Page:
Things have gone well for us this season: probably better than most Arsenal supporters expected.
Top of the Premiership; top of our Champions League group (notwithstanding that recent slip against Dortmund); above the Spuds despite them having one of their best-ever starts to a season (if you call relying on dodgy penalties for points ‘best ever’); the capture of one of the best players in the world; and some moments of true footballing joy (blowing Napoli away, our own private goal-of-the-season contest against Norwich).
Those of us of a more positive bent see this Arsenal team as one that really has a chance to be there or thereabouts for the big prizes this year.
But others – quite sensibly – are sounding notes of caution.
We have not yet played a single one of our rivals in the Premier League and, as I mentioned, we came a cropper when faced with Continental opposition of genuine quality.
Which brings us to the month of November, which is bearing down on us like a dose of the ‘flu.
Our final game in October is a Capital One tie against Chelsea. I would be delighted if we were to win it, but I’m not overly fussed about that competition and I certainly hope we take the opportunity to rest players like Giroud, Ozil, Ramsey and Mertesacker.
Then we’re into November when, in rapid succession, we have the following fixtures:
Borussia Dortmund (A)
Manchester United (A)
The first four are undoubtedly tough fixtures (Southampton, let’s remember, are currently 5th in the table).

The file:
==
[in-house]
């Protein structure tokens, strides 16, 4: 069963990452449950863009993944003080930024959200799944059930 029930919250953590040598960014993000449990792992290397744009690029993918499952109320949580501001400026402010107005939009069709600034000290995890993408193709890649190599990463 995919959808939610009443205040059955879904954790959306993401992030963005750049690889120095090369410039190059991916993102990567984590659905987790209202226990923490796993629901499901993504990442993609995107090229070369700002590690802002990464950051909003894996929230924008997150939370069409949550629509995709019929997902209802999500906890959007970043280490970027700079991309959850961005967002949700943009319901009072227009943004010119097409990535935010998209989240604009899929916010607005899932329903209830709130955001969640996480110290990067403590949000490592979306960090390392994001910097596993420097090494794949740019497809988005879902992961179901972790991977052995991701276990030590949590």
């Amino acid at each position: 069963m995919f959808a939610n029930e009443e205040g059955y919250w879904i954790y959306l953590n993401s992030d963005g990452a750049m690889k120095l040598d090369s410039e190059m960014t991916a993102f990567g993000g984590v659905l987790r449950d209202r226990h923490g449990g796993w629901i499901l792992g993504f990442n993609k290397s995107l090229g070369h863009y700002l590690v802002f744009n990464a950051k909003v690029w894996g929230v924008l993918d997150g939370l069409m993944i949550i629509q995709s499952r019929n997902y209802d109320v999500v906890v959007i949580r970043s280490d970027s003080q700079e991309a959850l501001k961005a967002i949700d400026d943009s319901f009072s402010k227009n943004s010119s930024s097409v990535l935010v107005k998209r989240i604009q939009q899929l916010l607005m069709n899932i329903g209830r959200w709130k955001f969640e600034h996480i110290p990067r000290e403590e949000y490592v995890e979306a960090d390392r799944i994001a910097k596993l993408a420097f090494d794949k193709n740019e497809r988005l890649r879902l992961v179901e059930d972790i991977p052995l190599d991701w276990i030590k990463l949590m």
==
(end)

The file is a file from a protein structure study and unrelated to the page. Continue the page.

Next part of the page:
After that we should expect to beat Marseille and then we have a winnable away game in Wales. But our state of mind by the time we embark on those last two matches will be greatly affected by what has gone before.
This is why I feel we are at a tipping point in November.
Come through the games against Liverpool, Dortmund, Man Utd and Southampton in good shape and we really can start to dream about an end to our long potless run.
What constitutes good shape? I would say we need to at least draw with Liverpool, at least draw with Dortmund and beat both of United and Southampton.
We are more than capable of doing all that and more, but the one nagging doubt in the back of my mind is that November has not been a kind month to us over the years.
TS Eliot had it wrong about which month is the nastiest when he wrote:
“April is the cruellest month, breeding
Lilacs out of the dead land, mixing
Memory and desire, stirring
Dull roots with spring rain.”
Those lines are from his classic poem “The Wasteland,” (penned after a brief visit to N17).
If Eliot were around today surely he would be writing about the month of November and the terrible memories we Gooners have of that cursed four-week that comes round, annoyingly, at least once every year.
If the November gremlins strike again and results don’t go our way it won’t take long for the media pundits who have been singing our praises to start writing us off all over again; and, in turn, the minority of “underminers” among the fans base will pipe up (hasn’t it been nice to have a few weeks without that whingeing drone in the background?).
I certainly believe we are good enough to come through this period with flying colours, although it would be nice to have a few of the sicknotes back in action (I’m looking at you, Walcott and you, Flamini).
The more I think about it, the more important the Liverpool game looks.
They are flying at the moment and the bitey fellow is showing why Arsene was so keen to sign him up during the summer.
But we are playing them at our place and if we find our groove we can pass them to death and make Suarez realize what he’s missing.
Like us, Liverpool have had a fairly comfortable ride, fixtures-wise, in the early part of the season. Their only game against a traditional top four team so far has been a home match against a struggling Man Utd, which Liverpool won 1-0.
Southampton, meanwhile, beat Liverpool at Anfield.
So Arsenal v Liverpool should show us who is a contender and who is a pretender.
Win that one and I have a strong feeling that the rest of the month will tip nicely in our direction.